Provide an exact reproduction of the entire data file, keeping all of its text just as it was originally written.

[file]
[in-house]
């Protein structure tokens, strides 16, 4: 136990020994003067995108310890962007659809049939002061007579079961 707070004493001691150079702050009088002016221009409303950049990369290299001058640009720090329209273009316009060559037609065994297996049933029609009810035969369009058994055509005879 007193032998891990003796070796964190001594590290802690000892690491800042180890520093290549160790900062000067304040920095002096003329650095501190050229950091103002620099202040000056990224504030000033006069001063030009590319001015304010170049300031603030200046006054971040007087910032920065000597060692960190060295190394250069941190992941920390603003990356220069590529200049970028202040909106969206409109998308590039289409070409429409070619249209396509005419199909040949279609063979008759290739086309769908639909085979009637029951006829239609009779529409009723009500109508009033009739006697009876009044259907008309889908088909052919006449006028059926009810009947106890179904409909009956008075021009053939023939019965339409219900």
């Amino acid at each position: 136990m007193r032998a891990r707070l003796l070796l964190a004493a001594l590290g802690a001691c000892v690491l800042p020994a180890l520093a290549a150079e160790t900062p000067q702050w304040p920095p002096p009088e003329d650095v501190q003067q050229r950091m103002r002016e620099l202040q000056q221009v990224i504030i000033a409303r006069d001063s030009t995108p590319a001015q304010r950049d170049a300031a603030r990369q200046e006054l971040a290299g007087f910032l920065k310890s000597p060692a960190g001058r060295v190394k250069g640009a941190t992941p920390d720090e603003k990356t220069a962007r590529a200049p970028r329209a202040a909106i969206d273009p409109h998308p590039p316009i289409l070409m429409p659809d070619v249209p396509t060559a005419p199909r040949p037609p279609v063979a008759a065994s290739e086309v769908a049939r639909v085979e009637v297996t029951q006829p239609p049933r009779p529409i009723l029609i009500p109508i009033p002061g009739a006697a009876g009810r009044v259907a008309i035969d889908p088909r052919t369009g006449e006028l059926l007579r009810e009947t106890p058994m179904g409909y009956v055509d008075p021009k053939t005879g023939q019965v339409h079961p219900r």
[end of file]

[in-house]
């Protein structure tokens, strides 16, 4: 136990020994003067995108310890962007659809049939002061007579079961 707070004493001691150079702050009088002016221009409303950049990369290299001058640009720090329209273009316009060559037609065994297996049933029609009810035969369009058994055509005879 007193032998891990003796070796964190001594590290802690000892690491800042180890520093290549160790900062000067304040920095002096003329650095501190050229950091103002620099202040000056990224504030000033006069001063030009590319001015304010170049300031603030200046006054971040007087910032920065000597060692960190060295190394250069941190992941920390603003990356220069590529200049970028202040909106969206409109998308590039289409070409429409070619249209396509005419199909040949279609063979008759290739086309769908639909085979009637029951006829239609009779529409009723009500109508009033009739006697009876009044259907008309889908088909052919006449006028059926009810009947106890179904409909009956008075021009053939023939019965339409219900």
């Amino acid at each position: 136990m007193r032998a891990r707070l003796l070796l964190a004493a001594l590290g802690a001691c000892v690491l800042p020994a180890l520093a290549a150079e160790t900062p000067q702050w304040p920095p002096p009088e003329d650095v501190q003067q050229r950091m103002r002016e620099l202040q000056q221009v990224i504030i000033a409303r006069d001063s030009t995108p590319a001015q304010r950049d170049a300031a603030r990369q200046e006054l971040a290299g007087f910032l920065k310890s000597p060692a960190g001058r060295v190394k250069g640009a941190t992941p920390d720090e603003k990356t220069a962007r590529a200049p970028r329209a202040a909106i969206d273009p409109h998308p590039p316009i289409l070409m429409p659809d070619v249209p396509t060559a005419p199909r040949p037609p279609v063979a008759a065994s290739e086309v769908a049939r639909v085979e009637v297996t029951q006829p239609p049933r009779p529409i009723l029609i009500p109508i009033p002061g009739a006697a009876g009810r009044v259907a008309i035969d889908p088909r052919t369009g006449e006028l059926l007579r009810e009947t106890p058994m179904g409909y009956v055509d008075p021009k053939t005879g023939q019965v339409h079961p219900r």